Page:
In “the good old days” police performed a variety of community functions for which there was no clear authority in law—such as running undesireable characters out of town or keeping the town drunk away from the tavern—and had the full support of the community in doing so. The “order” part of “law and order” was taken seriously, and few concerned themselves with fundamental democratic rights or questioned the legal authority for such good works.
However, this conception of good policing is problematic in a society in which fundamental rights are taken seriously, and in which we insist that police may not abrogate those rights, even when the result of their actions would be welcomed by most citizens. This is true even when—in fact especially when—the harm is great, the rights violation regarded as minor and the individual viewed as undesirable in some way.
Addressing the problems created by street prostitution is a case in point. There is no question that communities suffer serious harm when the street sex trade moves in. The BCCLA does not dispute the litany of harms outlined in Constable Mitchell’s Memorandum, or attempt to minimize their seriousness. And it is fair to say that men who use street prostitutes are regarded by many as morally reprehensible. Perhaps there ought not be a moral stigma attached to buying sex, but clearly there is. Police in fact play up this dimension of the issue by labelling prostitutes as victims and johns as abusers.
Finally, in using the D.I.S.C. program (making the information widely available to other police and sending “Dear john” letters home) police do not regard the invasion of privacy as a serious one—if it is an invasion at all. Const. Mitchell stresses that johns’ behaviour is carried on in public, that they have no claim to privacy regarding it, and that whatever the consequences, they brought them on themselves.
Even if we grant all this (which we do not), the question is: Do police have the legal authority to circulate information about potential johns and send home “Dear john” letters? Since statute law does not (we would argue) give them this authority, the authority can only come from the common law. Various case law might be cited in support of a common law authority for the D.I.S.C. program, but the BCCLA does not propose to embark on an analysis of the case law. If such an analysis demonstrated that no authority exists in the common law, then that is the end of the question. If, on the other hand, case law supported that authority, we would argue that an unreasonable invasion of the privacy of johns has occurred, and the question must still be asked whether it is justified under section 1 of the Charter. Sections 7 and 8 of the Charter have been interpreted to provide protection against an unreasonable invasion of citizens’ privacy by state agencies.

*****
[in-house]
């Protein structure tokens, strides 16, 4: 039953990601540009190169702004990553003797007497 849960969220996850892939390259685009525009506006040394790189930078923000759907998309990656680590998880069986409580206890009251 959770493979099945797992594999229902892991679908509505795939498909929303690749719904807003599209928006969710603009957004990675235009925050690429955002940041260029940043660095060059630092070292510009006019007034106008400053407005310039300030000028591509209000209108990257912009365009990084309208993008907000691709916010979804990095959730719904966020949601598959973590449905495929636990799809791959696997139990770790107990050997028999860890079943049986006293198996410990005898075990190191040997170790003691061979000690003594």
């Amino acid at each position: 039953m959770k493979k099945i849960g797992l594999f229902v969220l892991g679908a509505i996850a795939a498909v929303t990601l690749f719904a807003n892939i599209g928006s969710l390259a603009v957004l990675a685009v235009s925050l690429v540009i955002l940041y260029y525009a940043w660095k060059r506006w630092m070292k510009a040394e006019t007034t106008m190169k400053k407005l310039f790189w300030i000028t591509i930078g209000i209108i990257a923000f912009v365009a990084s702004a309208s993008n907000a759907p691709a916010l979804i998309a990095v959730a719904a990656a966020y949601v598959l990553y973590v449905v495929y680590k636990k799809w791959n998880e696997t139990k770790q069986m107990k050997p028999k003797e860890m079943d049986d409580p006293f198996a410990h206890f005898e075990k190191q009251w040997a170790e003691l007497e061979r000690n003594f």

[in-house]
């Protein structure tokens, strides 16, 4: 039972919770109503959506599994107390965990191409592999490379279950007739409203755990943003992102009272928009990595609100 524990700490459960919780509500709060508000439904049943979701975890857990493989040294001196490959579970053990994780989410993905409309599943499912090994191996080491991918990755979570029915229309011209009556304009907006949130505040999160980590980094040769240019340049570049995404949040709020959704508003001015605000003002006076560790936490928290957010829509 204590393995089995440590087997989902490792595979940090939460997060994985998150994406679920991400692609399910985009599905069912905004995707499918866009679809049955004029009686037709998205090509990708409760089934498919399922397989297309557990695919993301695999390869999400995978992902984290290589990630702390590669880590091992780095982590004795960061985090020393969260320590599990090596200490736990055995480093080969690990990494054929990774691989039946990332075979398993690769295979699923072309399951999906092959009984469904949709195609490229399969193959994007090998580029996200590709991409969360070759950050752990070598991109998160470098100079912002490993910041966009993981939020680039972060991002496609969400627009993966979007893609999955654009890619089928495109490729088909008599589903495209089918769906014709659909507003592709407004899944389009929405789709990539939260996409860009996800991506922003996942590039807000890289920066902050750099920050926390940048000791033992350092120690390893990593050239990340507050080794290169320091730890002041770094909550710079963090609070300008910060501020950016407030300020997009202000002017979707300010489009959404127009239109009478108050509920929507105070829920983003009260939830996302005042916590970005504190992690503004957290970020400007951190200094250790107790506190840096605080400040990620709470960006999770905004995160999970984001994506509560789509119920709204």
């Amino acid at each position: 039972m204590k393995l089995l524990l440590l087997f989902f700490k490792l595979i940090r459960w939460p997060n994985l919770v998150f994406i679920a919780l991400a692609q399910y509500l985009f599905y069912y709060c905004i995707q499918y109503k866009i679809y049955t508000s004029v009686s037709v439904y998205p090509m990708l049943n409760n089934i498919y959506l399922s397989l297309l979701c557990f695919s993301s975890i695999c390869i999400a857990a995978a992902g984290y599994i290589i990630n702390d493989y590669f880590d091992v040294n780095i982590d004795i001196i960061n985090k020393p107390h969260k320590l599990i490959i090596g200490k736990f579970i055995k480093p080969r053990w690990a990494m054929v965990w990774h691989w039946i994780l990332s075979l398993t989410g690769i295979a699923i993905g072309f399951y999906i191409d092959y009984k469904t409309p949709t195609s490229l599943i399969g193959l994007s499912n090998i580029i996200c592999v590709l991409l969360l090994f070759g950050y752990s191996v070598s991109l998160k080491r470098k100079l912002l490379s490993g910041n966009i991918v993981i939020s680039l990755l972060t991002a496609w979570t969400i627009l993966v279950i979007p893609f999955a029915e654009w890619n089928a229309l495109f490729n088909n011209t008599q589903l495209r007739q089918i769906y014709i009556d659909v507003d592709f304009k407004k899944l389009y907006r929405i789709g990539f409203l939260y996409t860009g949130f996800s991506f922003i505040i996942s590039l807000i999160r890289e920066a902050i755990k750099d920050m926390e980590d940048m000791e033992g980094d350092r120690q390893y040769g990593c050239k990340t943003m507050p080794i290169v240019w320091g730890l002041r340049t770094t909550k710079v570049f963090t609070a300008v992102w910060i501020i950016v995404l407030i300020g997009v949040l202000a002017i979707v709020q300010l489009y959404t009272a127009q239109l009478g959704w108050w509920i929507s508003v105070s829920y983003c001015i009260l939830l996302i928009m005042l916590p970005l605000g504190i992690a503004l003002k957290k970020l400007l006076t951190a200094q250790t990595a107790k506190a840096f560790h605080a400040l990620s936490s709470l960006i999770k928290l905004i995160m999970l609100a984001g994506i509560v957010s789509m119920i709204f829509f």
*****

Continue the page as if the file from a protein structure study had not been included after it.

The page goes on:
One of the tests under section 1 is whether the state action minimally impairs the right in question. The BCCLA would argue that johns’ right to privacy is not minimally impaired when police collect and disclose information about non-criminal behaviour in order to deal with the harm to communities caused by street prostitution. We say that the harm to communities caused by street prostitution is better and more appropriately dealt with by regulating the sex trade away from residential and commercial districts. Engaging in prostitution (both buying and selling) is a legal activity. Further, since the “world’s oldest” profession is not going to go away no matter what law enforcement measures are taken, and since it ought not be a crime anyway (at least for adults), a better approach is for the business of prostitution to be decriminalized, street prostitution located away from residential and commercial areas and schools, and regulated by municipal and provincial laws so as to provide greater safety for prostitutes, better health care, counselling and other services.